Rachel Rich works on the history of food, eating and etiquette in nineteenth-century Europe. Her interests centre on class and gender, and how the food we eat, and the way we eat make us who we are. She is interested in cookbooks, diet fads and self-help manuals from the Victorian era. She is also interested in clocks and timekeeping, and in how people thought about and organised their time in the nineteenth century. As well, her research has led her to look at a range of spaces, both public and private, including dining rooms, restaurants, clubs and banqueting halls. She is interested in nineteenth-century interior decoration, and has had work published in the Journal of Design History.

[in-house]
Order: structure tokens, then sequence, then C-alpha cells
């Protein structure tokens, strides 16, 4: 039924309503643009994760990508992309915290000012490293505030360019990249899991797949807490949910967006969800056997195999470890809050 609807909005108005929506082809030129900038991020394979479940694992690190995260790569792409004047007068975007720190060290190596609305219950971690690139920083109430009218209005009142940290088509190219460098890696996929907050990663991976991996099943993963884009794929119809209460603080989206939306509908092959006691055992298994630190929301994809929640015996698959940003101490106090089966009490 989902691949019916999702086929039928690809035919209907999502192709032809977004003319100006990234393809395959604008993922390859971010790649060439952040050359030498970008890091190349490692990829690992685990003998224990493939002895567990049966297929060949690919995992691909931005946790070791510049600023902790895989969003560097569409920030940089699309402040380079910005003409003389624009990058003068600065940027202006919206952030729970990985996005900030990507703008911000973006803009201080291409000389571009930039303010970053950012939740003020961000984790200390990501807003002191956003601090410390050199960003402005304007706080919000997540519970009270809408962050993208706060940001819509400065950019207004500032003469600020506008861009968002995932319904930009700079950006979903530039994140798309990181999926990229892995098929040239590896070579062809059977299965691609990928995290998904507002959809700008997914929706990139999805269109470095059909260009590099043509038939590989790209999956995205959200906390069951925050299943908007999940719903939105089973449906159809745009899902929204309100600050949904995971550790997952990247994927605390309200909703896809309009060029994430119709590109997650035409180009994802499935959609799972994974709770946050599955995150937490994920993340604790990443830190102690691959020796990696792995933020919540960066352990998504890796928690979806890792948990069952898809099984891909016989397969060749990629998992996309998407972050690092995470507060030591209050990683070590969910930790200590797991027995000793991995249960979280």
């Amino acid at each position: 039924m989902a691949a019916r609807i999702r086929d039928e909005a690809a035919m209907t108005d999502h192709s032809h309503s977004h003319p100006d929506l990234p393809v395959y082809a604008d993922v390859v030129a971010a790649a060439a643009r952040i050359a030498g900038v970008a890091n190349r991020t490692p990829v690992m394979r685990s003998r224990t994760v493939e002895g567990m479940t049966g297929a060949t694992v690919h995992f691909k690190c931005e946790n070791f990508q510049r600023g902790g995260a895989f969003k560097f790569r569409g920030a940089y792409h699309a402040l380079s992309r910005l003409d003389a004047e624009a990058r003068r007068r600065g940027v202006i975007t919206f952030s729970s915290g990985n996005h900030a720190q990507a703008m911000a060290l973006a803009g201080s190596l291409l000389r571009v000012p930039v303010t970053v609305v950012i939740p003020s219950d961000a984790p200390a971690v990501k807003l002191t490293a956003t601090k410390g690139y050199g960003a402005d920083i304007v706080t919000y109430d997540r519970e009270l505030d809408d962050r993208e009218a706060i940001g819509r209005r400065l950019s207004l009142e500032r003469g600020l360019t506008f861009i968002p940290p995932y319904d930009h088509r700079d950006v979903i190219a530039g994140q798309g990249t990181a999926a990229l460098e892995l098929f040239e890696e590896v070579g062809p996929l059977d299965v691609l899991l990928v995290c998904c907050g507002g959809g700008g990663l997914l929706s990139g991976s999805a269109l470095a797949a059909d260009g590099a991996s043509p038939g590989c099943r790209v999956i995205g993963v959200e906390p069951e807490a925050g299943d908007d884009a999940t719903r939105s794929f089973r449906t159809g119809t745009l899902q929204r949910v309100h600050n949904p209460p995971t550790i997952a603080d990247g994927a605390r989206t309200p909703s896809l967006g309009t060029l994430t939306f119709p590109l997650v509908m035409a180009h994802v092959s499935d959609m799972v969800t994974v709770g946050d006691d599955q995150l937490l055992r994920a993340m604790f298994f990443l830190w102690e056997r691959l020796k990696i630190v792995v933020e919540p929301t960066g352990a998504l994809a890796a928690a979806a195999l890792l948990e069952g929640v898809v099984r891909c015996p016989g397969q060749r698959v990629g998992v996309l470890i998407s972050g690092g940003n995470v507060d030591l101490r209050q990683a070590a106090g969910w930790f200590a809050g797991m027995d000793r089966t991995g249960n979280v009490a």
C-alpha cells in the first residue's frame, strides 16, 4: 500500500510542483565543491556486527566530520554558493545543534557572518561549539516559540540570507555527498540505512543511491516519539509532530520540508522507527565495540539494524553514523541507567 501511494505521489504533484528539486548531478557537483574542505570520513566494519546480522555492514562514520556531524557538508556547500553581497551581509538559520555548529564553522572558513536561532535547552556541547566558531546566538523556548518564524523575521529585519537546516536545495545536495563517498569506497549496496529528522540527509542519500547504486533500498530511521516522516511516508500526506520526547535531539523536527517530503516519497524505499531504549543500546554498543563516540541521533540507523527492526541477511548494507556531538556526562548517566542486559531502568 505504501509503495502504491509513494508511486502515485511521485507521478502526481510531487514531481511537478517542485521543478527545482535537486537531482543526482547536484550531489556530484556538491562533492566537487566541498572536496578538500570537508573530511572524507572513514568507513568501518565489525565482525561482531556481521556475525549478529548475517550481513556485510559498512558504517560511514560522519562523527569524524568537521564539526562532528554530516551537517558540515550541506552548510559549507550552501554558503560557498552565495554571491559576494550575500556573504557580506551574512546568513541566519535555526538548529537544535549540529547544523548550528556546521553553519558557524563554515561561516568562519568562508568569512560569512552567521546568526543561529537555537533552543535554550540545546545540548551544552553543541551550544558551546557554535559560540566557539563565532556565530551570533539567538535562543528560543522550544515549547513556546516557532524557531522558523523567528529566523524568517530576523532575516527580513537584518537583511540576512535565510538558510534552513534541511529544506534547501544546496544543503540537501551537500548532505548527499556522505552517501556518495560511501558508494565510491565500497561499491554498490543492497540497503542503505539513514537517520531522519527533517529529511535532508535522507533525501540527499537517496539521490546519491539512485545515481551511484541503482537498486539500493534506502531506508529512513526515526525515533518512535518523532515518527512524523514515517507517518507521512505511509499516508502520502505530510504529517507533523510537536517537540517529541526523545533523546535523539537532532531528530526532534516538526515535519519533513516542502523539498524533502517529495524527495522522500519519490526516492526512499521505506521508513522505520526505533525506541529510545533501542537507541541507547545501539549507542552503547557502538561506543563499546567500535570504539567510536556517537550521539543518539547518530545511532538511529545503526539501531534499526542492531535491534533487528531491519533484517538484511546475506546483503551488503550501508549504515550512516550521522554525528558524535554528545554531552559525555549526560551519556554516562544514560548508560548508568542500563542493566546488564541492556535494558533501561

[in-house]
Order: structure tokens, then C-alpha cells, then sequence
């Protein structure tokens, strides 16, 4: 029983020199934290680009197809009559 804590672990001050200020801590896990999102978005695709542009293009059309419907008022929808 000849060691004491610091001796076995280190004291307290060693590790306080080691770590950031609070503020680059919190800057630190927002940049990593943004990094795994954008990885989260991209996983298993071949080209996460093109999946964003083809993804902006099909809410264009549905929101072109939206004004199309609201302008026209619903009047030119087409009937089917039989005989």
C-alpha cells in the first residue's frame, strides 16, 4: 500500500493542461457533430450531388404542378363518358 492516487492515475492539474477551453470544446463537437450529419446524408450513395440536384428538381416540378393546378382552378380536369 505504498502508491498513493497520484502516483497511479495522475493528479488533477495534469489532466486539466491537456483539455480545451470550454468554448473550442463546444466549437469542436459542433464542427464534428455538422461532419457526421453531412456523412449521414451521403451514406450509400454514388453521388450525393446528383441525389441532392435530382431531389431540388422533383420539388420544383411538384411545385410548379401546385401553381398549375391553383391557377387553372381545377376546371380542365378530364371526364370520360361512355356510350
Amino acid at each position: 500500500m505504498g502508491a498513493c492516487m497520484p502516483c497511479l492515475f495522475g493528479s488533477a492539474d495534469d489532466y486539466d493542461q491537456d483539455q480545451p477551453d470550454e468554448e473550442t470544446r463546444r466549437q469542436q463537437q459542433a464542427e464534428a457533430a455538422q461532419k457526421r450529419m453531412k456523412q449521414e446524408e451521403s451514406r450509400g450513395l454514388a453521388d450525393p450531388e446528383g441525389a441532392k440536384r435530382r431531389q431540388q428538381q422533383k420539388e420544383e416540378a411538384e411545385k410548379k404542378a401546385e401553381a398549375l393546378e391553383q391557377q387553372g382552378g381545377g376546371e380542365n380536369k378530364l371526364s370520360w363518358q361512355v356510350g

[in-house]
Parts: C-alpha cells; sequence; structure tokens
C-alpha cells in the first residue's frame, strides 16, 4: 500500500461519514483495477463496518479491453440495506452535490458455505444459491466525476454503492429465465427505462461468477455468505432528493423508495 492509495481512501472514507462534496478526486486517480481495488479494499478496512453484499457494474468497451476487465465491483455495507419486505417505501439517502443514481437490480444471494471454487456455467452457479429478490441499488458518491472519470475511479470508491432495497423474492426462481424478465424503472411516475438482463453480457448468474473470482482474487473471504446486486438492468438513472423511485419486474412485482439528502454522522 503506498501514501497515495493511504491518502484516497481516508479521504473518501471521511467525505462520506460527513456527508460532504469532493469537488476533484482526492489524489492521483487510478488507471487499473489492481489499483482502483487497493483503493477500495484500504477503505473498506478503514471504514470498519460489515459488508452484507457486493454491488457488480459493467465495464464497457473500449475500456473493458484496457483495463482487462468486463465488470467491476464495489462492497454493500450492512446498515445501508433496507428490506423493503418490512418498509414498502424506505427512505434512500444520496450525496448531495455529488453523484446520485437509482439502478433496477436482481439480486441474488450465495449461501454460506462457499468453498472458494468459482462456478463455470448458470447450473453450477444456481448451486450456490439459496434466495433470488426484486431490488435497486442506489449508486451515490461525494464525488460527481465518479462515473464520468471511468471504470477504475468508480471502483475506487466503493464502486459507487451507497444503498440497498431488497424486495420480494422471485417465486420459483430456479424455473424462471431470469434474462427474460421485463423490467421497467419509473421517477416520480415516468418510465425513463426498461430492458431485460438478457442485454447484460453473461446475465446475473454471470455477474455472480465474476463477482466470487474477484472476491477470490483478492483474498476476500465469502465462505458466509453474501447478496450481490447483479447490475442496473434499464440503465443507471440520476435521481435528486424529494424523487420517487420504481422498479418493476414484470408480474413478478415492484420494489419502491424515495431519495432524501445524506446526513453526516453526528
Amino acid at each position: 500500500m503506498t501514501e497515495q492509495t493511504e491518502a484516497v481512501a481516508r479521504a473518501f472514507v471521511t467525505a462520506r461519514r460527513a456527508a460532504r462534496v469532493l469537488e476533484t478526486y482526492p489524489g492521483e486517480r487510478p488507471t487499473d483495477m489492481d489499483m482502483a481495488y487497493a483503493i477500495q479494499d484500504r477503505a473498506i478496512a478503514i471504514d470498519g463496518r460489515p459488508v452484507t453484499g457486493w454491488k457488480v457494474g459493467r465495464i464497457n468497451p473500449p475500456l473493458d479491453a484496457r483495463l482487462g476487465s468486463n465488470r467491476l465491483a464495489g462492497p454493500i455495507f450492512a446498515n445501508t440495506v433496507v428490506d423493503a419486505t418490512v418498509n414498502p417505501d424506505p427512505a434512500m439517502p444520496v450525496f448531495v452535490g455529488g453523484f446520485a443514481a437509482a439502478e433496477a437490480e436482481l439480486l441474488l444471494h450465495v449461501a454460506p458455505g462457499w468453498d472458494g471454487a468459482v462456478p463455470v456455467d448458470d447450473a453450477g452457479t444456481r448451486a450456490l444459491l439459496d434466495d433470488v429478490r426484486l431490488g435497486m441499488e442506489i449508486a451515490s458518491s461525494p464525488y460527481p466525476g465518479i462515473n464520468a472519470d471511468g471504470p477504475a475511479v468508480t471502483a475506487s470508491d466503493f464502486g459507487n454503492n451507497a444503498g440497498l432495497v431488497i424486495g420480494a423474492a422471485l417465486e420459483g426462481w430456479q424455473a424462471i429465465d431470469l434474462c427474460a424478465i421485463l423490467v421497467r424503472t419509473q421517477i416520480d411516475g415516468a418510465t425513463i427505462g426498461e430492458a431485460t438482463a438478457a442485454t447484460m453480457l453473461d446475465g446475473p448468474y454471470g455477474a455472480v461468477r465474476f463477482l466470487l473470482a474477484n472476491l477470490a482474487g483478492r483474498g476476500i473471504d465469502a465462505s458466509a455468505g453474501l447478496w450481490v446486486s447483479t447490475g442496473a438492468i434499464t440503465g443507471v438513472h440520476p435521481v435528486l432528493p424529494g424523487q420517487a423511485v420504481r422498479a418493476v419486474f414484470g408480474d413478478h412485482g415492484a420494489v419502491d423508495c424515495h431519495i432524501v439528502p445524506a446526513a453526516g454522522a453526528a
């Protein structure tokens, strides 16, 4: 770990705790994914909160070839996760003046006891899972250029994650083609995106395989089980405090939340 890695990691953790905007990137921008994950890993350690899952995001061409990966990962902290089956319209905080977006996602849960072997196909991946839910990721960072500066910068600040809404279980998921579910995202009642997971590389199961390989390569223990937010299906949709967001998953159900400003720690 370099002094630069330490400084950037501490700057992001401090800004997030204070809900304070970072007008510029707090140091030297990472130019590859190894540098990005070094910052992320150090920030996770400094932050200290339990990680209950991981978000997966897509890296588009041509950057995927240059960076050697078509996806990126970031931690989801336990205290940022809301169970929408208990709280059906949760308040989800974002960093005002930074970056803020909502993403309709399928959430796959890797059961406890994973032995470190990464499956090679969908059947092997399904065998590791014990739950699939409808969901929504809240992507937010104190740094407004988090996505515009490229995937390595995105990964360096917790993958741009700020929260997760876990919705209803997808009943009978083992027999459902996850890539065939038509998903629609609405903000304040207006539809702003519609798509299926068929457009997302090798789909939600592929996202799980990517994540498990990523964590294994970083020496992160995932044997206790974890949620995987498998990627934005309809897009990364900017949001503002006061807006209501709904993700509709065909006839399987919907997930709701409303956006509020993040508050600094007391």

Rachel has written on the history of food and eating among the English and French middle classes in Bourgeois Consumption: Food, Space and Identity in London and Paris, 1850-1914 published by Manchester University Press in 2011. Her more recent research is on ideas about time management, looking in particular about how cookbook writers advised women about timekeeping in the home.